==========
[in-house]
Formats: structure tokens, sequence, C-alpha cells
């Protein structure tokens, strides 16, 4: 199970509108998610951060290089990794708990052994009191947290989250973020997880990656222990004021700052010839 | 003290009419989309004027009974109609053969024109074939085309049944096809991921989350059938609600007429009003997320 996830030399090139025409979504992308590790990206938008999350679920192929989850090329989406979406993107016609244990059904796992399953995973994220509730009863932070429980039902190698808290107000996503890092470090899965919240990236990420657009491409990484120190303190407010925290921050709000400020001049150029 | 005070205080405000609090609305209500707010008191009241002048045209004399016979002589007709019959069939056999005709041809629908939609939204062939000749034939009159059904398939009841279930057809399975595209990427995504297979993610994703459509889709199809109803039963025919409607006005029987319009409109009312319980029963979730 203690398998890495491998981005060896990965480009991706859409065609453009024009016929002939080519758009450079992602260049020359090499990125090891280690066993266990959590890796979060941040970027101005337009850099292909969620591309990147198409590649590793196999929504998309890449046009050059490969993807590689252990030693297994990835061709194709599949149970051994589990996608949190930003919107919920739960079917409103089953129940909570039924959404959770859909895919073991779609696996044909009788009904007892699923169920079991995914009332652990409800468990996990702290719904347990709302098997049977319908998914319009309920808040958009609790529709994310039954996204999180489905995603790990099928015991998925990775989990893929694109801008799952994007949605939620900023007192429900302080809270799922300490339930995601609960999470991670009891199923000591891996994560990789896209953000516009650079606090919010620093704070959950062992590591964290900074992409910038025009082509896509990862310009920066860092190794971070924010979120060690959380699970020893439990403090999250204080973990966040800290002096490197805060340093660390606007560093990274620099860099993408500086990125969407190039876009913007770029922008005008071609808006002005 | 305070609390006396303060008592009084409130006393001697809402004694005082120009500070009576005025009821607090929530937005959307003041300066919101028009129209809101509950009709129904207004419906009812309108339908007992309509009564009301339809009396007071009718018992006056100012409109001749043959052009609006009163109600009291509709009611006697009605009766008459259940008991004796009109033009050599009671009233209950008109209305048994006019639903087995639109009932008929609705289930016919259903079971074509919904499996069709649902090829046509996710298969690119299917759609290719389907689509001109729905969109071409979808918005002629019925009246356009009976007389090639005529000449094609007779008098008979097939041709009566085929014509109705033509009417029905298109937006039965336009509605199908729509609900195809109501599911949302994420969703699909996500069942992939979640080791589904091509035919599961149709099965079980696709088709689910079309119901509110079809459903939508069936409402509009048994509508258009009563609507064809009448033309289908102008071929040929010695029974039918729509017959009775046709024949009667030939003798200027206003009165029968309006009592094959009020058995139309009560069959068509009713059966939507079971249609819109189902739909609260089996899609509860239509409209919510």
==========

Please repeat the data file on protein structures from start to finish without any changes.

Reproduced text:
[in-house]
Formats: structure tokens, sequence, C-alpha cells
């Protein structure tokens, strides 16, 4: 199970509108998610951060290089990794708990052994009191947290989250973020997880990656222990004021700052010839 | 003290009419989309004027009974109609053969024109074939085309049944096809991921989350059938609600007429009003997320 996830030399090139025409979504992308590790990206938008999350679920192929989850090329989406979406993107016609244990059904796992399953995973994220509730009863932070429980039902190698808290107000996503890092470090899965919240990236990420657009491409990484120190303190407010925290921050709000400020001049150029 | 005070205080405000609090609305209500707010008191009241002048045209004399016979002589007709019959069939056999005709041809629908939609939204062939000749034939009159059904398939009841279930057809399975595209990427995504297979993610994703459509889709199809109803039963025919409607006005029987319009409109009312319980029963979730 203690398998890495491998981005060896990965480009991706859409065609453009024009016929002939080519758009450079992602260049020359090499990125090891280690066993266990959590890796979060941040970027101005337009850099292909969620591309990147198409590649590793196999929504998309890449046009050059490969993807590689252990030693297994990835061709194709599949149970051994589990996608949190930003919107919920739960079917409103089953129940909570039924959404959770859909895919073991779609696996044909009788009904007892699923169920079991995914009332652990409800468990996990702290719904347990709302098997049977319908998914319009309920808040958009609790529709994310039954996204999180489905995603790990099928015991998925990775989990893929694109801008799952994007949605939620900023007192429900302080809270799922300490339930995601609960999470991670009891199923000591891996994560990789896209953000516009650079606090919010620093704070959950062992590591964290900074992409910038025009082509896509990862310009920066860092190794971070924010979120060690959380699970020893439990403090999250204080973990966040800290002096490197805060340093660390606007560093990274620099860099993408500086990125969407190039876009913007770029922008005008071609808006002005 | 305070609390006396303060008592009084409130006393001697809402004694005082120009500070009576005025009821607090929530937005959307003041300066919101028009129209809101509950009709129904207004419906009812309108339908007992309509009564009301339809009396007071009718018992006056100012409109001749043959052009609006009163109600009291509709009611006697009605009766008459259940008991004796009109033009050599009671009233209950008109209305048994006019639903087995639109009932008929609705289930016919259903079971074509919904499996069709649902090829046509996710298969690119299917759609290719389907689509001109729905969109071409979808918005002629019925009246356009009976007389090639005529000449094609007779008098008979097939041709009566085929014509109705033509009417029905298109937006039965336009509605199908729509609900195809109501599911949302994420969703699909996500069942992939979640080791589904091509035919599961149709099965079980696709088709689910079309119901509110079809459903939508069936409402509009048994509508258009009563609507064809009448033309289908102008071929040929010695029974039918729509017959009775046709024949009667030939003798200027206003009165029968309006009592094959009020058995139309009560069959068509009713059966939507079971249609819109189902739909609260089996899609509860239509409209919510």